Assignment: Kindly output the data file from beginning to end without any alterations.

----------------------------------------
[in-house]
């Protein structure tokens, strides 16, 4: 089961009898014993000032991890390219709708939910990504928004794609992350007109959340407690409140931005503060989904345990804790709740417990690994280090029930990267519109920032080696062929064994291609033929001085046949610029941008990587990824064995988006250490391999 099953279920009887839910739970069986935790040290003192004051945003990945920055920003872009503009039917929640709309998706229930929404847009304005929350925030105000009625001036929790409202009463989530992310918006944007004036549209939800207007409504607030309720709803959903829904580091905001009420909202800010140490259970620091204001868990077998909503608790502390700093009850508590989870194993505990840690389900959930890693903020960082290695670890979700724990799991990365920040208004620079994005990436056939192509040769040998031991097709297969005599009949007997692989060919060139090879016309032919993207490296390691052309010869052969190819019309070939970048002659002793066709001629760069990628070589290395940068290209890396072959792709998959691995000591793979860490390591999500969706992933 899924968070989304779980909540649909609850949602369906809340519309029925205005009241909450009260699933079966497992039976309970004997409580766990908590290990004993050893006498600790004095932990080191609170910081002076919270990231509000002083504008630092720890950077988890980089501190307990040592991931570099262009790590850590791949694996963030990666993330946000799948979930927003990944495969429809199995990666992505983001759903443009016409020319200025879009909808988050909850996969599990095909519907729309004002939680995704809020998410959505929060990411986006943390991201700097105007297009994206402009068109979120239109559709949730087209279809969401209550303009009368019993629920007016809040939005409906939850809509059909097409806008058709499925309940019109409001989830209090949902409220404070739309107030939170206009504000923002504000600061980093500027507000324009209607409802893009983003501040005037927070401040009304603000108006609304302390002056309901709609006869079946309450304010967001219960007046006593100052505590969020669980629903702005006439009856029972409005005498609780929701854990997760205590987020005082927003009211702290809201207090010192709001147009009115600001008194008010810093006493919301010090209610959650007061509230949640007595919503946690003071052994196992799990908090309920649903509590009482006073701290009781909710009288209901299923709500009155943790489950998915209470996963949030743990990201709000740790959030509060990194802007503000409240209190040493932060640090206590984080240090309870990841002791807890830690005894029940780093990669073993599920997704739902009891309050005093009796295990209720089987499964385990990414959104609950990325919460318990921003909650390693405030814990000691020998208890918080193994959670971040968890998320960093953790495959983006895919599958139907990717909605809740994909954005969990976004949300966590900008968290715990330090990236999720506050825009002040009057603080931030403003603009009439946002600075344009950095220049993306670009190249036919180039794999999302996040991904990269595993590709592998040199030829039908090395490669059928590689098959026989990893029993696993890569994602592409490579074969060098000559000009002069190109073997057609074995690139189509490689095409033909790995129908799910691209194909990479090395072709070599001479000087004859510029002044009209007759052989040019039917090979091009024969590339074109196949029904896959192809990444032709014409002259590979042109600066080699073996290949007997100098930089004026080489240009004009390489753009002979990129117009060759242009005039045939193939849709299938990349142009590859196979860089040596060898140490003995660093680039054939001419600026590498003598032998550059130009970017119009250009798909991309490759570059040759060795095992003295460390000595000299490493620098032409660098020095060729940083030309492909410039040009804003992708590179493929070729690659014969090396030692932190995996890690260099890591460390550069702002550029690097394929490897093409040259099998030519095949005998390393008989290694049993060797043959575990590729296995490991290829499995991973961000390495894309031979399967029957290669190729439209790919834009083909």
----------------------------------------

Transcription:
[in-house]
């Protein structure tokens, strides 16, 4: 089961009898014993000032991890390219709708939910990504928004794609992350007109959340407690409140931005503060989904345990804790709740417990690994280090029930990267519109920032080696062929064994291609033929001085046949610029941008990587990824064995988006250490391999 099953279920009887839910739970069986935790040290003192004051945003990945920055920003872009503009039917929640709309998706229930929404847009304005929350925030105000009625001036929790409202009463989530992310918006944007004036549209939800207007409504607030309720709803959903829904580091905001009420909202800010140490259970620091204001868990077998909503608790502390700093009850508590989870194993505990840690389900959930890693903020960082290695670890979700724990799991990365920040208004620079994005990436056939192509040769040998031991097709297969005599009949007997692989060919060139090879016309032919993207490296390691052309010869052969190819019309070939970048002659002793066709001629760069990628070589290395940068290209890396072959792709998959691995000591793979860490390591999500969706992933 899924968070989304779980909540649909609850949602369906809340519309029925205005009241909450009260699933079966497992039976309970004997409580766990908590290990004993050893006498600790004095932990080191609170910081002076919270990231509000002083504008630092720890950077988890980089501190307990040592991931570099262009790590850590791949694996963030990666993330946000799948979930927003990944495969429809199995990666992505983001759903443009016409020319200025879009909808988050909850996969599990095909519907729309004002939680995704809020998410959505929060990411986006943390991201700097105007297009994206402009068109979120239109559709949730087209279809969401209550303009009368019993629920007016809040939005409906939850809509059909097409806008058709499925309940019109409001989830209090949902409220404070739309107030939170206009504000923002504000600061980093500027507000324009209607409802893009983003501040005037927070401040009304603000108006609304302390002056309901709609006869079946309450304010967001219960007046006593100052505590969020669980629903702005006439009856029972409005005498609780929701854990997760205590987020005082927003009211702290809201207090010192709001147009009115600001008194008010810093006493919301010090209610959650007061509230949640007595919503946690003071052994196992799990908090309920649903509590009482006073701290009781909710009288209901299923709500009155943790489950998915209470996963949030743990990201709000740790959030509060990194802007503000409240209190040493932060640090206590984080240090309870990841002791807890830690005894029940780093990669073993599920997704739902009891309050005093009796295990209720089987499964385990990414959104609950990325919460318990921003909650390693405030814990000691020998208890918080193994959670971040968890998320960093953790495959983006895919599958139907990717909605809740994909954005969990976004949300966590900008968290715990330090990236999720506050825009002040009057603080931030403003603009009439946002600075344009950095220049993306670009190249036919180039794999999302996040991904990269595993590709592998040199030829039908090395490669059928590689098959026989990893029993696993890569994602592409490579074969060098000559000009002069190109073997057609074995690139189509490689095409033909790995129908799910691209194909990479090395072709070599001479000087004859510029002044009209007759052989040019039917090979091009024969590339074109196949029904896959192809990444032709014409002259590979042109600066080699073996290949007997100098930089004026080489240009004009390489753009002979990129117009060759242009005039045939193939849709299938990349142009590859196979860089040596060898140490003995660093680039054939001419600026590498003598032998550059130009970017119009250009798909991309490759570059040759060795095992003295460390000595000299490493620098032409660098020095060729940083030309492909410039040009804003992708590179493929070729690659014969090396030692932190995996890690260099890591460390550069702002550029690097394929490897093409040259099998030519095949005998390393008989290694049993060797043959575990590729296995490991290829499995991973961000390495894309031979399967029957290669190729439209790919834009083909």